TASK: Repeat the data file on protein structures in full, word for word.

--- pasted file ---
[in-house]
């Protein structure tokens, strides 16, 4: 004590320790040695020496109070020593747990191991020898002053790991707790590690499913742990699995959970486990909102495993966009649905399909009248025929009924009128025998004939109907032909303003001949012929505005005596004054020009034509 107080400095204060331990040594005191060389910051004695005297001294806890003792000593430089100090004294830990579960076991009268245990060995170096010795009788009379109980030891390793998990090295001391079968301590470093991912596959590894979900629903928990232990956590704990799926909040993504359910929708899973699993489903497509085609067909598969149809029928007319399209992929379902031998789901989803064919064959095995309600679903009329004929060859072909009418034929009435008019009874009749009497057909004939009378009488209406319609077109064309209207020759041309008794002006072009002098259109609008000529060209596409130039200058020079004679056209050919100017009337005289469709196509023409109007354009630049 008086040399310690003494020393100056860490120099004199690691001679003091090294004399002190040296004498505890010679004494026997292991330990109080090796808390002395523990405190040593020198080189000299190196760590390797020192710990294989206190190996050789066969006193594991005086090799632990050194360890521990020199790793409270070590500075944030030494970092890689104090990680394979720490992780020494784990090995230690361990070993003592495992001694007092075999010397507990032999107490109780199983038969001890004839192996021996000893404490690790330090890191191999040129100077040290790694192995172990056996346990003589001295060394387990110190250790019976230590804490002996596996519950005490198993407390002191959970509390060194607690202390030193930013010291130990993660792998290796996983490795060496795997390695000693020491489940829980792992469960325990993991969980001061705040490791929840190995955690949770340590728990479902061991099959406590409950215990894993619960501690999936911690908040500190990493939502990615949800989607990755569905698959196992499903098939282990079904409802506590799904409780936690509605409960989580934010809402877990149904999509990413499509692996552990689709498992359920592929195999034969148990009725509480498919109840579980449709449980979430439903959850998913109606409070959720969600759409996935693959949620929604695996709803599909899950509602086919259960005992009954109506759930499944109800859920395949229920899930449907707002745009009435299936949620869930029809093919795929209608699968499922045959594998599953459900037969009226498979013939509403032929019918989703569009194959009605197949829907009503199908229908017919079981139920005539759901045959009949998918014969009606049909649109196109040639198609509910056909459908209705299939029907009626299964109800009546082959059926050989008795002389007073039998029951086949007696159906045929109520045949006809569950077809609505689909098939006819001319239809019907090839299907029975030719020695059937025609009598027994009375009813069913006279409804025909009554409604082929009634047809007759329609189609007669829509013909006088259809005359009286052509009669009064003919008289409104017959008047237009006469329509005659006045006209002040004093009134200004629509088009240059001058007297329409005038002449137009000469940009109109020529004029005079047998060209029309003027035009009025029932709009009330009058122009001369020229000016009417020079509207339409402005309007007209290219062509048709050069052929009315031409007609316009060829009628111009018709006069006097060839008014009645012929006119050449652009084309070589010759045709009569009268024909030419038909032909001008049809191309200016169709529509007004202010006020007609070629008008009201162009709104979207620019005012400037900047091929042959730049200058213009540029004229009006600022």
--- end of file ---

[in-house]
């Protein structure tokens, strides 16, 4: 004590320790040695020496109070020593747990191991020898002053790991707790590690499913742990699995959970486990909102495993966009649905399909009248025929009924009128025998004939109907032909303003001949012929505005005596004054020009034509 107080400095204060331990040594005191060389910051004695005297001294806890003792000593430089100090004294830990579960076991009268245990060995170096010795009788009379109980030891390793998990090295001391079968301590470093991912596959590894979900629903928990232990956590704990799926909040993504359910929708899973699993489903497509085609067909598969149809029928007319399209992929379902031998789901989803064919064959095995309600679903009329004929060859072909009418034929009435008019009874009749009497057909004939009378009488209406319609077109064309209207020759041309008794002006072009002098259109609008000529060209596409130039200058020079004679056209050919100017009337005289469709196509023409109007354009630049 008086040399310690003494020393100056860490120099004199690691001679003091090294004399002190040296004498505890010679004494026997292991330990109080090796808390002395523990405190040593020198080189000299190196760590390797020192710990294989206190190996050789066969006193594991005086090799632990050194360890521990020199790793409270070590500075944030030494970092890689104090990680394979720490992780020494784990090995230690361990070993003592495992001694007092075999010397507990032999107490109780199983038969001890004839192996021996000893404490690790330090890191191999040129100077040290790694192995172990056996346990003589001295060394387990110190250790019976230590804490002996596996519950005490198993407390002191959970509390060194607690202390030193930013010291130990993660792998290796996983490795060496795997390695000693020491489940829980792992469960325990993991969980001061705040490791929840190995955690949770340590728990479902061991099959406590409950215990894993619960501690999936911690908040500190990493939502990615949800989607990755569905698959196992499903098939282990079904409802506590799904409780936690509605409960989580934010809402877990149904999509990413499509692996552990689709498992359920592929195999034969148990009725509480498919109840579980449709449980979430439903959850998913109606409070959720969600759409996935693959949620929604695996709803599909899950509602086919259960005992009954109506759930499944109800859920395949229920899930449907707002745009009435299936949620869930029809093919795929209608699968499922045959594998599953459900037969009226498979013939509403032929019918989703569009194959009605197949829907009503199908229908017919079981139920005539759901045959009949998918014969009606049909649109196109040639198609509910056909459908209705299939029907009626299964109800009546082959059926050989008795002389007073039998029951086949007696159906045929109520045949006809569950077809609505689909098939006819001319239809019907090839299907029975030719020695059937025609009598027994009375009813069913006279409804025909009554409604082929009634047809007759329609189609007669829509013909006088259809005359009286052509009669009064003919008289409104017959008047237009006469329509005659006045006209002040004093009134200004629509088009240059001058007297329409005038002449137009000469940009109109020529004029005079047998060209029309003027035009009025029932709009009330009058122009001369020229000016009417020079509207339409402005309007007209290219062509048709050069052929009315031409007609316009060829009628111009018709006069006097060839008014009645012929006119050449652009084309070589010759045709009569009268024909030419038909032909001008049809191309200016169709529509007004202010006020007609070629008008009201162009709104979207620019005012400037900047091929042959730049200058213009540029004229009006600022």